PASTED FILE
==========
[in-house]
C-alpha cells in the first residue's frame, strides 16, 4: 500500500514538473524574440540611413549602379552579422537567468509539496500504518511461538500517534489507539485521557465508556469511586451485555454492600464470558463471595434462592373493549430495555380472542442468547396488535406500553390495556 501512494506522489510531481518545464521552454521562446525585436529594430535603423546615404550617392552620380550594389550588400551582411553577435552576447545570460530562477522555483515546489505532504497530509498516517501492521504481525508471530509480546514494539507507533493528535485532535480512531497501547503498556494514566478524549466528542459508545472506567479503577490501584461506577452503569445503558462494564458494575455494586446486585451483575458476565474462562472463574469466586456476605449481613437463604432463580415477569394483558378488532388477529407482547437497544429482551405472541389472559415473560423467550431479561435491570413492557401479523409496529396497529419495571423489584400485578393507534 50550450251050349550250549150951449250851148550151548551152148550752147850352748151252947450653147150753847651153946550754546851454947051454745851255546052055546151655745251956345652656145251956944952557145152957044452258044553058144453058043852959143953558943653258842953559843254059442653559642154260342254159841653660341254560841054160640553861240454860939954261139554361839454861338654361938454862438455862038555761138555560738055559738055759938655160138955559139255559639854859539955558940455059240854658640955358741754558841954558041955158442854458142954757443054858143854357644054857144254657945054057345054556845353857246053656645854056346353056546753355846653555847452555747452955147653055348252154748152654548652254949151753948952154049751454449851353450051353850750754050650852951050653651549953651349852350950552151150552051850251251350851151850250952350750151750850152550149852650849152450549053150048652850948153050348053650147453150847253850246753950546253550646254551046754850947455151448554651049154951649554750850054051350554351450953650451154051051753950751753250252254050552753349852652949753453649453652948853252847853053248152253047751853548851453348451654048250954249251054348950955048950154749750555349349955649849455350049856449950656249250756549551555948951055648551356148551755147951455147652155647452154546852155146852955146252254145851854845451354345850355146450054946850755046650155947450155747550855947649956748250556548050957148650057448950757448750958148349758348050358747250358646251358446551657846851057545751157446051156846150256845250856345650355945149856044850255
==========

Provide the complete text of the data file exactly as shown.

[in-house]
C-alpha cells in the first residue's frame, strides 16, 4: 500500500514538473524574440540611413549602379552579422537567468509539496500504518511461538500517534489507539485521557465508556469511586451485555454492600464470558463471595434462592373493549430495555380472542442468547396488535406500553390495556 501512494506522489510531481518545464521552454521562446525585436529594430535603423546615404550617392552620380550594389550588400551582411553577435552576447545570460530562477522555483515546489505532504497530509498516517501492521504481525508471530509480546514494539507507533493528535485532535480512531497501547503498556494514566478524549466528542459508545472506567479503577490501584461506577452503569445503558462494564458494575455494586446486585451483575458476565474462562472463574469466586456476605449481613437463604432463580415477569394483558378488532388477529407482547437497544429482551405472541389472559415473560423467550431479561435491570413492557401479523409496529396497529419495571423489584400485578393507534 50550450251050349550250549150951449250851148550151548551152148550752147850352748151252947450653147150753847651153946550754546851454947051454745851255546052055546151655745251956345652656145251956944952557145152957044452258044553058144453058043852959143953558943653258842953559843254059442653559642154260342254159841653660341254560841054160640553861240454860939954261139554361839454861338654361938454862438455862038555761138555560738055559738055759938655160138955559139255559639854859539955558940455059240854658640955358741754558841954558041955158442854458142954757443054858143854357644054857144254657945054057345054556845353857246053656645854056346353056546753355846653555847452555747452955147653055348252154748152654548652254949151753948952154049751454449851353450051353850750754050650852951050653651549953651349852350950552151150552051850251251350851151850250952350750151750850152550149852650849152450549053150048652850948153050348053650147453150847253850246753950546253550646254551046754850947455151448554651049154951649554750850054051350554351450953650451154051051753950751753250252254050552753349852652949753453649453652948853252847853053248152253047751853548851453348451654048250954249251054348950955048950154749750555349349955649849455350049856449950656249250756549551555948951055648551356148551755147951455147652155647452154546852155146852955146252254145851854845451354345850355146450054946850755046650155947450155747550855947649956748250556548050957148650057448950757448750958148349758348050358747250358646251358446551657846851057545751157446051156846150256845250856345650355945149856044850255